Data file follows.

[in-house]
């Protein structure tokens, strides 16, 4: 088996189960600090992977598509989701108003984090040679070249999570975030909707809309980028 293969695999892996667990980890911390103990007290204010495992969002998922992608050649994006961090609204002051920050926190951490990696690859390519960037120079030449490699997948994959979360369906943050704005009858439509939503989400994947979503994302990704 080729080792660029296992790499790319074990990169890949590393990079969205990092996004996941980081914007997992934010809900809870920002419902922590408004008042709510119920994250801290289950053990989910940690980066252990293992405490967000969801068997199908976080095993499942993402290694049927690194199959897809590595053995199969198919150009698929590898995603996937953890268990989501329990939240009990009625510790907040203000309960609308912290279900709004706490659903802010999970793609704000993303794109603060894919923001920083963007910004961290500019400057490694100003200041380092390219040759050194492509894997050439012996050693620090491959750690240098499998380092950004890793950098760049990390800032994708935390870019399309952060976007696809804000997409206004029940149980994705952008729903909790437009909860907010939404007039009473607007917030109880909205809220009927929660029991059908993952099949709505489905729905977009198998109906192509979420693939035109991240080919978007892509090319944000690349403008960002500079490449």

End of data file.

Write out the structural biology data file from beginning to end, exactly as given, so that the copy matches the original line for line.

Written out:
[in-house]
């Protein structure tokens, strides 16, 4: 088996189960600090992977598509989701108003984090040679070249999570975030909707809309980028 293969695999892996667990980890911390103990007290204010495992969002998922992608050649994006961090609204002051920050926190951490990696690859390519960037120079030449490699997948994959979360369906943050704005009858439509939503989400994947979503994302990704 080729080792660029296992790499790319074990990169890949590393990079969205990092996004996941980081914007997992934010809900809870920002419902922590408004008042709510119920994250801290289950053990989910940690980066252990293992405490967000969801068997199908976080095993499942993402290694049927690194199959897809590595053995199969198919150009698929590898995603996937953890268990989501329990939240009990009625510790907040203000309960609308912290279900709004706490659903802010999970793609704000993303794109603060894919923001920083963007910004961290500019400057490694100003200041380092390219040759050194492509894997050439012996050693620090491959750690240098499998380092950004890793950098760049990390800032994708935390870019399309952060976007696809804000997409206004029940149980994705952008729903909790437009909860907010939404007039009473607007917030109880909205809220009927929660029991059908993952099949709505489905729905977009198998109906192509979420693939035109991240080919978007892509090319944000690349403008960002500079490449």